In retrospect, UTSA’s performance on defense in 2015 was almost as predictable as it was disappointing. Even though coaches, players and fans could see the debacle coming, it was tough to stop it once it started. The Roadrunners arrived in the spring that year with little more than high hopes and inexperienced players. They were without the veteran core of a roster that had climbed aboard Coach Larry Coker’s start-up program in 2010 and 2011.
The UTSA Roadrunners and the Texas State Bobcats will play each other in football for only the second time Saturday night, and yet the media keeps asking questions about the “rivalry.”Is it really a rivalry? With kickoff looming at 6:30 p.m. Saturday in San Marcos, here are a few comments from both sides:UTSA HEAD COACH FRANK WILSON Question: It’s not like there’s much of a football history between these two programs, but do you see this as a rivalry?
UTSA coach Frank Wilson delivered a simple message to his players in the hours leading into Saturday night’s home opener against the Southern Jaguars. “He just told us that they were going to try to do to us, what we did to Baylor last week,” Roadrunners tight end Shaq Williams said. “So, we didn’t let up.
Muck Rack makes it simple to find people, tweets, or articles that mention any name, keyword, company, hashtag etc. We've compiled this guide to help you make the most of your search.
Selecting a term
Start searching tweets, articles from media outlets, articles mentioned in tweets, journalists'
names, titles and bios with some suggested searches:
Companies or Topics (e.g. iPhone, Microsoft)
Phrases (e.g. "cloud computing") — use quotes to keep the terms together
Twitter handles (e.g. @username) — returns those who have mentioned or replied to
Names (e.g. "David Pogue")
Hashtags (e.g. #sxsw, #london2012)
Bio details (e.g. vegan, Olympics, father)
Muck Rack's Advanced Search allows for many boolean operators.
Find results that mention multiple specified terms, use AND or
+. For example, ensure each result contains both Elon Musk and Mark Zuckerberg by
searching Obama AND Romney or Obama + Romney.
Use the operators OR or , to broaden your search when you'd like either of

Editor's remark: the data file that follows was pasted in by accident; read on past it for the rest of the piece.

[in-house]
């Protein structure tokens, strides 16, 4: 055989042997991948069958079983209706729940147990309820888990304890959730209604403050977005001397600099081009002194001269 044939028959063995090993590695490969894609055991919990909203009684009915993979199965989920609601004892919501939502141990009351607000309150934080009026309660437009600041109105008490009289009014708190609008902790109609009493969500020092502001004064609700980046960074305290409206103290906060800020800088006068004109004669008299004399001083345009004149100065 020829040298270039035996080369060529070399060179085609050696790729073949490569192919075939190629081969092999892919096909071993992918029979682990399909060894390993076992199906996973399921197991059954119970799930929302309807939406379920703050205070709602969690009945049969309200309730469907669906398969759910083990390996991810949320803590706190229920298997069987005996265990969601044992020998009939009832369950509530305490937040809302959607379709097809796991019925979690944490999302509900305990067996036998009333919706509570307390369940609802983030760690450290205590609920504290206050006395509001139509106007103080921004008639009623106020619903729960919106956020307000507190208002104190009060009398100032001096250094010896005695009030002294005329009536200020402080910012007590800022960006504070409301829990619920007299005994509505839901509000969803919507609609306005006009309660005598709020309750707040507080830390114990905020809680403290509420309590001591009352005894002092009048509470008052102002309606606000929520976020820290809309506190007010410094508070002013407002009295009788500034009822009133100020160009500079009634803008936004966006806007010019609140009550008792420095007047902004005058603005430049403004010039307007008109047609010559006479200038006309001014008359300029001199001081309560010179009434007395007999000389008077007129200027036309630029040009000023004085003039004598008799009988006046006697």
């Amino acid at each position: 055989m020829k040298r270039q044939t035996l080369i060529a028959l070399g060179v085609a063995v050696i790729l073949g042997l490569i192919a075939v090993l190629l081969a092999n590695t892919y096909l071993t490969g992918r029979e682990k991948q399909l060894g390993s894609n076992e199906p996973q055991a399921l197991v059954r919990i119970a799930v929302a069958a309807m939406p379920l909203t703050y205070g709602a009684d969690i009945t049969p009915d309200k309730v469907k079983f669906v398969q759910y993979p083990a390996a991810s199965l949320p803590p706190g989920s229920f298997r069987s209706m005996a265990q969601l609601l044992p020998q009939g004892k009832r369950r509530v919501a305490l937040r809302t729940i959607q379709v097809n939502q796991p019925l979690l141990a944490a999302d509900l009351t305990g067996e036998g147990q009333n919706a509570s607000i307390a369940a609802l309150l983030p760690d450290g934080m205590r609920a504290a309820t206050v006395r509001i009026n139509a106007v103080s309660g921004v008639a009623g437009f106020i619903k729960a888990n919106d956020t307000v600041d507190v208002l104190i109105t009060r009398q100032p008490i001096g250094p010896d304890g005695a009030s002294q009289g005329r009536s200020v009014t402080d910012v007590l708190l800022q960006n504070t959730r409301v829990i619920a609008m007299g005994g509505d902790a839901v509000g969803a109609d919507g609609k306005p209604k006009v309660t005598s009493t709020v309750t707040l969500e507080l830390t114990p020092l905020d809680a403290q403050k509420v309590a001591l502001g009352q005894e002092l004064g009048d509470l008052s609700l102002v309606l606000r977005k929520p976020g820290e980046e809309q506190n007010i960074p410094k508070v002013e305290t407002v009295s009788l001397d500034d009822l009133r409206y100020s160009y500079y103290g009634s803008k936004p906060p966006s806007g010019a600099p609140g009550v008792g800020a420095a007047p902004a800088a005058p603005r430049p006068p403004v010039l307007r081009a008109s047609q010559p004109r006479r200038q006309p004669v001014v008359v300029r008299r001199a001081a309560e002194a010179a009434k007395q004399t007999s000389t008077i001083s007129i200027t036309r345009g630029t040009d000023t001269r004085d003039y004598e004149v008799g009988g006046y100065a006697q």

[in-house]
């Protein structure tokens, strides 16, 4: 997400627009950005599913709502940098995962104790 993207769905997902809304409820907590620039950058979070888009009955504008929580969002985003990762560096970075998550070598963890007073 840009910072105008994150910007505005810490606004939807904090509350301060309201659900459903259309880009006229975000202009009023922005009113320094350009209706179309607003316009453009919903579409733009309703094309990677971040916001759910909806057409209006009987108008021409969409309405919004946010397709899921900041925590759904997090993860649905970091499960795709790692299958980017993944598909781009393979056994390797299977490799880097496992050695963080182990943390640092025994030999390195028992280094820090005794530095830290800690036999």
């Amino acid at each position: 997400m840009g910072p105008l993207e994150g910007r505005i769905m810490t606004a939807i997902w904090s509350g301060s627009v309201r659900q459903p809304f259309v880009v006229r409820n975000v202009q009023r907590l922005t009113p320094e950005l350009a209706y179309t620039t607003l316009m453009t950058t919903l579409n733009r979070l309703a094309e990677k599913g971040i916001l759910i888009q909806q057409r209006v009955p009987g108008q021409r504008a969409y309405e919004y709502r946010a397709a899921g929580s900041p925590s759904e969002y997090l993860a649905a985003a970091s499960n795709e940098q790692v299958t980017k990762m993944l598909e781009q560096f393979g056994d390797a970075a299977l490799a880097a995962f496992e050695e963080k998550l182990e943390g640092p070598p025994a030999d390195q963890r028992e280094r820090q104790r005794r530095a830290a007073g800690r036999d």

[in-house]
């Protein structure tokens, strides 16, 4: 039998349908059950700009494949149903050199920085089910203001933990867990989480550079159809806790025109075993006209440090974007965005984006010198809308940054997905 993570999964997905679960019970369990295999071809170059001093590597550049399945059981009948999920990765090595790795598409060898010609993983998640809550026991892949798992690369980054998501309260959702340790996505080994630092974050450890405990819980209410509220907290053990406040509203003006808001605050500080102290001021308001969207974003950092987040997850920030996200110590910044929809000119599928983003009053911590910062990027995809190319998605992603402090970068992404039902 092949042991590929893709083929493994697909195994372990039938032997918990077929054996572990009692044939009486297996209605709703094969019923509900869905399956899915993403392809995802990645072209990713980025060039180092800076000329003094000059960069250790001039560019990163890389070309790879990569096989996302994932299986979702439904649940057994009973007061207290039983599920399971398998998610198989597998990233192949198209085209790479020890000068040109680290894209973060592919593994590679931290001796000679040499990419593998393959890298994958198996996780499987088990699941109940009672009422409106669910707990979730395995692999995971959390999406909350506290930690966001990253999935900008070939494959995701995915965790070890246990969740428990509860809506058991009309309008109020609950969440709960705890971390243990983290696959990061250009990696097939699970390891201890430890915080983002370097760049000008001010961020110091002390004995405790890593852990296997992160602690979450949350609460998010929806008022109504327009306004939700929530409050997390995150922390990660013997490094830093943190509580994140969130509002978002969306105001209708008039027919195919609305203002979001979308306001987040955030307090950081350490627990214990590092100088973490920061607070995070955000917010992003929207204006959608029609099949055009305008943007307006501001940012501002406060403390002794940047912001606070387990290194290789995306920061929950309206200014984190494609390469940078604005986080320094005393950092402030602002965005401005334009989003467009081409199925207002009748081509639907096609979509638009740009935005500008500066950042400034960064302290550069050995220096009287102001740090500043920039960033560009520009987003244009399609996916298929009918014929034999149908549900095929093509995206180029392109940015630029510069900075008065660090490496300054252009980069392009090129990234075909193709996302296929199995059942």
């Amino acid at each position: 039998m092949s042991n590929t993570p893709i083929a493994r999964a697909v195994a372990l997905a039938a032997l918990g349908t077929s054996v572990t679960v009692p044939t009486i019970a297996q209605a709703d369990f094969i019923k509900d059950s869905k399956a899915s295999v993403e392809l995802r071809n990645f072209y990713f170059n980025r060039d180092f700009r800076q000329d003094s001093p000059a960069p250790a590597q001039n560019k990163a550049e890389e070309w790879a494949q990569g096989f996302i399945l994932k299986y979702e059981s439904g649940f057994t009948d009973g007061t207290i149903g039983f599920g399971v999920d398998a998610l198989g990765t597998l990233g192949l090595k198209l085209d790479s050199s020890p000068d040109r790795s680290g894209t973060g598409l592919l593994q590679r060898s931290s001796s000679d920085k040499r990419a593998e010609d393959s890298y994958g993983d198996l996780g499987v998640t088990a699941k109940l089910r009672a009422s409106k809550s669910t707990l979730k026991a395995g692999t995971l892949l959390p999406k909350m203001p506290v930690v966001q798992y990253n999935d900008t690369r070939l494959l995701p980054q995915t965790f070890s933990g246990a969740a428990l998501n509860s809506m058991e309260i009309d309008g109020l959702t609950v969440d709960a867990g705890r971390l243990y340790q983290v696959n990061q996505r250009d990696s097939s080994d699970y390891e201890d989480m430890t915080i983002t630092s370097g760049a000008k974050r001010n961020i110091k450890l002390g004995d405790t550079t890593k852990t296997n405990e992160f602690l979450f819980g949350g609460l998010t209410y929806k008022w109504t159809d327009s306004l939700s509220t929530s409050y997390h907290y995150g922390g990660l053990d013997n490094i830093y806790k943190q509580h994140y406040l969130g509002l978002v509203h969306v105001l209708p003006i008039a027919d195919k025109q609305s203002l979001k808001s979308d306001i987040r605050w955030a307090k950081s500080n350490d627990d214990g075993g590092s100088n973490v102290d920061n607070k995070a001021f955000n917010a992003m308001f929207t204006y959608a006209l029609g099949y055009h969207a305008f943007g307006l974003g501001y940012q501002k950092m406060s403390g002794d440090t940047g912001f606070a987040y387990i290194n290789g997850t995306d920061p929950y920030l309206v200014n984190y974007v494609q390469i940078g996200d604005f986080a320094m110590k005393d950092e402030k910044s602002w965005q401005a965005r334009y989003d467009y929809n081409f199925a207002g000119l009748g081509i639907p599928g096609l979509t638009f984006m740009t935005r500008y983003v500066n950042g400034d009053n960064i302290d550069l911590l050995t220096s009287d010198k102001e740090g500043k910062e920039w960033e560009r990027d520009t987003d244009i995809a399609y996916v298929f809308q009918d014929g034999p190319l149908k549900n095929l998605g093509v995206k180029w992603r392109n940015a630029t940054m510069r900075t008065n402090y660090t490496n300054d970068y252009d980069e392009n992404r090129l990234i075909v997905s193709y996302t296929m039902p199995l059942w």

multiple terms to appear in results. (This is the default behavior of our search when no operators
are used.) For example, search for democrat OR republican to find results that refer to
Democrats and/or Republicans.
Use NOT or - to subtract results from your search. For
example, searching Disney will yield results about the Walt Disney Company as well as Walt Disney
World Resort. To exclude mentions of Disney World, search for Disney -World or Disney
When using one of these operators with a phrase, enclose it in quotation marks. For example, you can
find results about smartphones excluding Apple's iPhone 4S by searching smartphone -"iPhone
Exact case matching or punctuation
If you're searching for a brand name or keyword that relies on specific punctuation marks or capitalization, you can
find results that match your exact query by adding matchcase: before the keyword you're searching for, like matchcase:E*TRADE .
Use parentheses to separate multiple
boolean phrases. For example, to find journalists talking about having fun in Disney World or
Disneyland, search for ("disney world" OR disneyland) AND fun.
An asterisk can be used to search for any variation of a root word truncated by the asterisk. For example, searching for admin* will return results for administrator, administration, administer, administered, etc.
A near operator is an AND operator where you can control the distance between the words. You can vary the distance the near operation uses by adding a forward slash and number (between 0-99) such as strawberries NEAR/10 "whipped cream", which means the strawberries must exist within 10 words of "whipped cream".